"It also worth noting that in the almost three years since the scheme was implemented, only around 22,000 individuals have accessed it, so this may not add materially to supply."

Dr Wilson also noted the little success the scheme had, and said it had been impeded by the lack of suitable next-stage downsizer accommodation. 

"The reduced age eligibility will only exacerbate this issue, with the clear shortage of reasonably affordable, medium-density and larger higher-density dwellings in established middle and inner suburbs," he said.

"The availability of appropriate suburban downsizer accommodation likely takes priority over financial incentives, particularly for a younger demographic." 


Photo source: Twitter

Disclaimers

The entire market was not considered in selecting the above products. Rather, a cut-down portion of the market has been considered which includes retail products from at least the big four banks, the top 10 customer-owned institutions and Australia’s larger non-banks:

  • The big four banks are: ANZ, CBA, NAB and Westpac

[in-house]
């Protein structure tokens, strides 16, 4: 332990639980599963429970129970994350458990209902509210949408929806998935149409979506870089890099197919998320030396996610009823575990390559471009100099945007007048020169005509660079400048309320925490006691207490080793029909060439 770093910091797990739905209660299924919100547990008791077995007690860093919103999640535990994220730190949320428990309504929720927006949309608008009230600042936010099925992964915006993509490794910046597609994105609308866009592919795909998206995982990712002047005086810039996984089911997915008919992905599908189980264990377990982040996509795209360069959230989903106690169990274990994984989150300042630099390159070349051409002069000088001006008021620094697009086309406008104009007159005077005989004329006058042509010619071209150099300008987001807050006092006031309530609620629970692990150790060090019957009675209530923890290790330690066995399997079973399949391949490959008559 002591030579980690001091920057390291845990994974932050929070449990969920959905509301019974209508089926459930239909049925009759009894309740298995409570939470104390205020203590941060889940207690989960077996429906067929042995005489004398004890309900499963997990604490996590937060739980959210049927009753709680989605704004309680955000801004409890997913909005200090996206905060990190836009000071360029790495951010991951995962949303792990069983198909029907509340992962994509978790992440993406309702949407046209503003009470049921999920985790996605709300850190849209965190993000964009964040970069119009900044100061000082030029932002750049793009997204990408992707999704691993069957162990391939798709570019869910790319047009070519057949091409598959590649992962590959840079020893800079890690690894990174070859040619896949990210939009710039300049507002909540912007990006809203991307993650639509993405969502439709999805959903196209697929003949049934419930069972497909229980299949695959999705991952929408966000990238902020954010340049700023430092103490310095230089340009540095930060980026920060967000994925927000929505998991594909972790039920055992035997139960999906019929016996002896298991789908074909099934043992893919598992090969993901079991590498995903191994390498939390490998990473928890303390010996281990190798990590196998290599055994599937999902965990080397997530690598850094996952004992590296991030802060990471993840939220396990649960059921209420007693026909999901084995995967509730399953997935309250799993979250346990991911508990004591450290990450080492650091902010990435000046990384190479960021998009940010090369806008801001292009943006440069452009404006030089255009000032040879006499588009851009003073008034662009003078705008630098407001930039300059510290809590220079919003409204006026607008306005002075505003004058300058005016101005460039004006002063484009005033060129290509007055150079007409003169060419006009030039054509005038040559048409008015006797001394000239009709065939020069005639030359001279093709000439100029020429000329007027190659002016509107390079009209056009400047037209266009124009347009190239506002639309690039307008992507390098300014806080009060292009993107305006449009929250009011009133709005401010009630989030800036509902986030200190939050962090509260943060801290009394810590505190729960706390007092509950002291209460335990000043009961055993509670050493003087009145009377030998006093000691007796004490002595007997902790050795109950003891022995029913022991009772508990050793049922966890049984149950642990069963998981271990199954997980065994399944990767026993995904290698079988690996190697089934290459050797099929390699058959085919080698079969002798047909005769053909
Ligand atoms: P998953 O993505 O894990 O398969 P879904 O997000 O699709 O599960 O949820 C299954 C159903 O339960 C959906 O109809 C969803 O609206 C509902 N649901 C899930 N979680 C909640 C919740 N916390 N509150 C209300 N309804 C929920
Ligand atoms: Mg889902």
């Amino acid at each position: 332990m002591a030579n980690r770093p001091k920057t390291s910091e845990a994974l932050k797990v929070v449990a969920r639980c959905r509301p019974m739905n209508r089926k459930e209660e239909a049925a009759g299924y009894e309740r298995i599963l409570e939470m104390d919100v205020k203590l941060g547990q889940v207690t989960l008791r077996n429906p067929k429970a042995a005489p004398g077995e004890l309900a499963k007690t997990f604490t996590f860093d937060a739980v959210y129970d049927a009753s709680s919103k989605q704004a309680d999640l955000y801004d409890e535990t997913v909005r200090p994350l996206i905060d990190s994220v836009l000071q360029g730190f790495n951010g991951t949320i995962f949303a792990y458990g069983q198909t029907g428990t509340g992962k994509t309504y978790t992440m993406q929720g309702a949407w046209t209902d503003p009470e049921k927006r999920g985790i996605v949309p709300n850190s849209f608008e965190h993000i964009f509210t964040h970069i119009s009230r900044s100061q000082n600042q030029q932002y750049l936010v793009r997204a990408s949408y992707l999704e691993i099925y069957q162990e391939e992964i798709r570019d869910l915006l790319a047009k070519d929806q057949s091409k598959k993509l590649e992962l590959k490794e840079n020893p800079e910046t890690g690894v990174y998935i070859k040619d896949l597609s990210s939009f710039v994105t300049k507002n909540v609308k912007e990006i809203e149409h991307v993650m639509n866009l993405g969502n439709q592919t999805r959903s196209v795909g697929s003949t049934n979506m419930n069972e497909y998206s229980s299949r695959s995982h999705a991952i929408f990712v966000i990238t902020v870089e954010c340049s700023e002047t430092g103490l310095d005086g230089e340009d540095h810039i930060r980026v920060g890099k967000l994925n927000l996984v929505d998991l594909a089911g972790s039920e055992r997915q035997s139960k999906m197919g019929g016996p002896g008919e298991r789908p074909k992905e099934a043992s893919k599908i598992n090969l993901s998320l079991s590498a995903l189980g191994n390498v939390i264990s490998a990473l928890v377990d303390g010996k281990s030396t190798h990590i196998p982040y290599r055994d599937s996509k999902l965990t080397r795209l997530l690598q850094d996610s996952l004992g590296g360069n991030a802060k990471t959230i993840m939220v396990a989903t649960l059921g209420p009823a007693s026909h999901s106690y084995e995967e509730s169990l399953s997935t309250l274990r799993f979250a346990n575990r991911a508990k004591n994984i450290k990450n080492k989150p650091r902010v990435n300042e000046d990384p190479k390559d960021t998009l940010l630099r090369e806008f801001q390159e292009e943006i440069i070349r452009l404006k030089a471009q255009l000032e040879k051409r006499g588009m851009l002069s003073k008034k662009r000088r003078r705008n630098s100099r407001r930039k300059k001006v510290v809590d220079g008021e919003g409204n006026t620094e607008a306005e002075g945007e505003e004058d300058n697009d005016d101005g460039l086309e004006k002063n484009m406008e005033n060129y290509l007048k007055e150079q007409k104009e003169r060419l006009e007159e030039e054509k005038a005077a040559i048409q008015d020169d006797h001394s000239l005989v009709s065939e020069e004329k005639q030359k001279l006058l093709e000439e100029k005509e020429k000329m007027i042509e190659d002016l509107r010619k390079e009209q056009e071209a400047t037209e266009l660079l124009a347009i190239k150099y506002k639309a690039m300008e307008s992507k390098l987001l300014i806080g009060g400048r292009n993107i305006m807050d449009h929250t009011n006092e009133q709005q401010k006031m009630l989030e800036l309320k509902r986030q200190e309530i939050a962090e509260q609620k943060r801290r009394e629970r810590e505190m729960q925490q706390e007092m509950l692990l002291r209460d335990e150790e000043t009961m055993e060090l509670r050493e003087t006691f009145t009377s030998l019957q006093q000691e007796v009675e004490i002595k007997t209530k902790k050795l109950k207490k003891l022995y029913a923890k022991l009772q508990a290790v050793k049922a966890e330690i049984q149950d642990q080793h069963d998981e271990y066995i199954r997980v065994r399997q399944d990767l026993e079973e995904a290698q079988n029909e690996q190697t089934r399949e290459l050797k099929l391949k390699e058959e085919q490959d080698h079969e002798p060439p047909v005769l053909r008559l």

• The top 10 customer-owned Institutions are the ten largest mutual banks, credit unions and building societies in Australia, ranked by assets under management in November 2020. They are (in descending order): Great Southern Bank, Newcastle Permanent, Heritage Bank, Peoples’ Choice Credit Union, Teachers Mutual Bank, Greater Bank, IMB Bank, Beyond Bank, Bank Australia and P&N Bank.
  • The larger non-bank lenders are those who (in 2020) has more than $9 billion in Australian funded loans and advances. These groups are: Resimac, Pepper, Liberty and Firstmac.
  • If you click on a product link and you are referred to a Product or Service Provider’s web page, it is highly likely that a commercial relationship exists between that Product or Service Provider and Savings.com.au

Some providers' products may not be available in all states. To be considered, the product and rate must be clearly published on the product provider's web site.

In the interests of full disclosure, Savings.com.au, Performance Drive and Loans.com.au are part of the Firstmac Group. To read about how Savings.com.au manages potential conflicts of interest, along with how we get paid, please click through onto the web site links.

*The Comparison rate is based on a $150,000 loan over 25 years. Warning: this comparison rate is true only for this example and may not include all fees and charges. Different terms, fees or other loan amounts might result in a different comparison rate.

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Alex joined Savings.com.au in 2019. He is passionate about providing Australians with the information and tools needed to make them financially stable for their futures.